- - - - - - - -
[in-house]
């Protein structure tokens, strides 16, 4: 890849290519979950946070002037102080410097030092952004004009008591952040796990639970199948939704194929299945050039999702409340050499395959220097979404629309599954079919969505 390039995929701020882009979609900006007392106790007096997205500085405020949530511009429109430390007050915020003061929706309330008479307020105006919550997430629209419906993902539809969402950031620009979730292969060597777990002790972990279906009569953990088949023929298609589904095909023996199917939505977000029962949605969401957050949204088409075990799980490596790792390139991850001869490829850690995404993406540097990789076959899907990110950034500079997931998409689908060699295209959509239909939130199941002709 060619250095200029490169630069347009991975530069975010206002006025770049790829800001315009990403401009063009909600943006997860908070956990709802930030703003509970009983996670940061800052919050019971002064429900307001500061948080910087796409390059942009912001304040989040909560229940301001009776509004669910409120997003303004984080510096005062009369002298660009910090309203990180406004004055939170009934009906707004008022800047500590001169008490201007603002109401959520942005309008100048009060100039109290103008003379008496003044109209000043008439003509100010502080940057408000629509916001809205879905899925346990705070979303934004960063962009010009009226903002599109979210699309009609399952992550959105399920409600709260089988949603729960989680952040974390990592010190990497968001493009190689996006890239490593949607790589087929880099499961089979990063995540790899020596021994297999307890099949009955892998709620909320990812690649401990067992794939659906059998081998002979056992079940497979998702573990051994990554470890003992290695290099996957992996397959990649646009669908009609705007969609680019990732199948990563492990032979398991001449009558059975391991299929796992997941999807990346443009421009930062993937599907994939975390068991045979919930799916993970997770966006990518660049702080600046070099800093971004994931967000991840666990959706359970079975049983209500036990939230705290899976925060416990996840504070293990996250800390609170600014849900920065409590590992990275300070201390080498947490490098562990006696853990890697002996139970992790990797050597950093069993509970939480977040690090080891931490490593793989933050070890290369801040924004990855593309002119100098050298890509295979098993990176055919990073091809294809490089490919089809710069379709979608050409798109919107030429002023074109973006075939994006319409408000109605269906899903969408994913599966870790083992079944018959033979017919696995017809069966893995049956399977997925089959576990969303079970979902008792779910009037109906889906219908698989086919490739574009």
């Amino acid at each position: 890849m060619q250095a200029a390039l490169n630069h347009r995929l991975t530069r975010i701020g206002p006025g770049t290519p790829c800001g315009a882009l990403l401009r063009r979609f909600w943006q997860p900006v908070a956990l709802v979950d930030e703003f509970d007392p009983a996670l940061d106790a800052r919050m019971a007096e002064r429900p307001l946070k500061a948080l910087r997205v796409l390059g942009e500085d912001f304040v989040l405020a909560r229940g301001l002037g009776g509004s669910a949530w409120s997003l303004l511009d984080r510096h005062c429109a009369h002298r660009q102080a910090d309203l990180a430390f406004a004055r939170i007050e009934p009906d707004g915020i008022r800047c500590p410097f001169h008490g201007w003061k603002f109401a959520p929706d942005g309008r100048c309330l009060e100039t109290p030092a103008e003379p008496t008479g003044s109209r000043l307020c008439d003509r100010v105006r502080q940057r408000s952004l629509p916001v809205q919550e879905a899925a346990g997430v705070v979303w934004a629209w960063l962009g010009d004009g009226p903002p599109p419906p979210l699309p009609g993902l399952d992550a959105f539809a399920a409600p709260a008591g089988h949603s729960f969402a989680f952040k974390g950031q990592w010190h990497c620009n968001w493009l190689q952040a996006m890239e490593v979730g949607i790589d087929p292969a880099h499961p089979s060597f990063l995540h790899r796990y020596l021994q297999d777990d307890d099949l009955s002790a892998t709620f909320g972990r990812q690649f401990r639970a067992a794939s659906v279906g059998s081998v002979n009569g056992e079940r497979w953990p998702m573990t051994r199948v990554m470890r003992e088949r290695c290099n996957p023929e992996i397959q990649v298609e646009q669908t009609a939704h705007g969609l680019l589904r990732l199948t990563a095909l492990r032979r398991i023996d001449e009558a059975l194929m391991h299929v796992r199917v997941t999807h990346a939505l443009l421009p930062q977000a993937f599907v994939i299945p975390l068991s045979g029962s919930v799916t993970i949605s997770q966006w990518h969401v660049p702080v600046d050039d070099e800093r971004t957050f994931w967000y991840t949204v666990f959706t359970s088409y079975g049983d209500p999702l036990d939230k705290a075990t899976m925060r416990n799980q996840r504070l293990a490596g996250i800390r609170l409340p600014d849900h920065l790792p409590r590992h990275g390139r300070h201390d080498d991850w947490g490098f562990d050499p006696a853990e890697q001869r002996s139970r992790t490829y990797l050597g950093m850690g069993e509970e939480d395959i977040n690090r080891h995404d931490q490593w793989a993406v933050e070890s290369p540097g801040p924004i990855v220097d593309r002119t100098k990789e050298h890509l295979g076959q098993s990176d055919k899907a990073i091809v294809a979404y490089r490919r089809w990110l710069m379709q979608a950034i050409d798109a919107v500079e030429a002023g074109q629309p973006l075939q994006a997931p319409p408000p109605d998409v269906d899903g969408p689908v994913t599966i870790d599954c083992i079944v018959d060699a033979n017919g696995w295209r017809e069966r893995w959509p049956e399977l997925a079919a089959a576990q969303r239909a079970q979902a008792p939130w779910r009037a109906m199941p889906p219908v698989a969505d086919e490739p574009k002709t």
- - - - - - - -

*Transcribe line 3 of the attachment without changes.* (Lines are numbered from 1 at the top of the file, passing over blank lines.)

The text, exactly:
């Amino acid at each position: 890849m060619q250095a200029a390039l490169n630069h347009r995929l991975t530069r975010i701020g206002p006025g770049t290519p790829c800001g315009a882009l990403l401009r063009r979609f909600w943006q997860p900006v908070a956990l709802v979950d930030e703003f509970d007392p009983a996670l940061d106790a800052r919050m019971a007096e002064r429900p307001l946070k500061a948080l910087r997205v796409l390059g942009e500085d912001f304040v989040l405020a909560r229940g301001l002037g009776g509004s669910a949530w409120s997003l303004l511009d984080r510096h005062c429109a009369h002298r660009q102080a910090d309203l990180a430390f406004a004055r939170i007050e009934p009906d707004g915020i008022r800047c500590p410097f001169h008490g201007w003061k603002f109401a959520p929706d942005g309008r100048c309330l009060e100039t109290p030092a103008e003379p008496t008479g003044s109209r000043l307020c008439d003509r100010v105006r502080q940057r408000s952004l629509p916001v809205q919550e879905a899925a346990g997430v705070v979303w934004a629209w960063l962009g010009d004009g009226p903002p599109p419906p979210l699309p009609g993902l399952d992550a959105f539809a399920a409600p709260a008591g089988h949603s729960f969402a989680f952040k974390g950031q990592w010190h990497c620009n968001w493009l190689q952040a996006m890239e490593v979730g949607i790589d087929p292969a880099h499961p089979s060597f990063l995540h790899r796990y020596l021994q297999d777990d307890d099949l009955s002790a892998t709620f909320g972990r990812q690649f401990r639970a067992a794939s659906v279906g059998s081998v002979n009569g056992e079940r497979w953990p998702m573990t051994r199948v990554m470890r003992e088949r290695c290099n996957p023929e992996i397959q990649v298609e646009q669908t009609a939704h705007g969609l680019l589904r990732l199948t990563a095909l492990r032979r398991i023996d001449e009558a059975l194929m391991h299929v796992r199917v997941t999807h990346a939505l443009l421009p930062q977000a993937f599907v994939i299945p975390l068991s045979g029962s919930v799916t993970i949605s997770q966006w990518h969401v660049p702080v600046d050039d070099e800093r971004t957050f994931w967000y991840t949204v666990f959706t359970s088409y079975g049983d209500p999702l036990d939230k705290a075990t899976m925060r416990n799980q996840r504070l293990a490596g996250i800390r609170l409340p600014d849900h920065l790792p409590r590992h990275g390139r300070h201390d080498d991850w947490g490098f562990d050499p006696a853990e890697q001869r002996s139970r992790t490829y990797l050597g950093m850690g069993e509970e939480d395959i977040n690090r080891h995404d931490q490593w793989a993406v933050e070890s290369p540097g801040p924004i990855v220097d593309r002119t100098k990789e050298h890509l295979g076959q098993s990176d055919k899907a990073i091809v294809a979404y490089r490919r089809w990110l710069m379709q979608a950034i050409d798109a919107v500079e030429a002023g074109q629309p973006l075939q994006a997931p319409p408000p109605d998409v269906d899903g969408p689908v994913t599966i870790d599954c083992i079944v018959d060699a033979n017919g696995w295209r017809e069966r893995w959509p049956e399977l997925a079919a089959a576990q969303r239909a079970q979902a008792p939130w779910r009037a109906m199941p889906p219908v698989a969505d086919e490739p574009k002709t």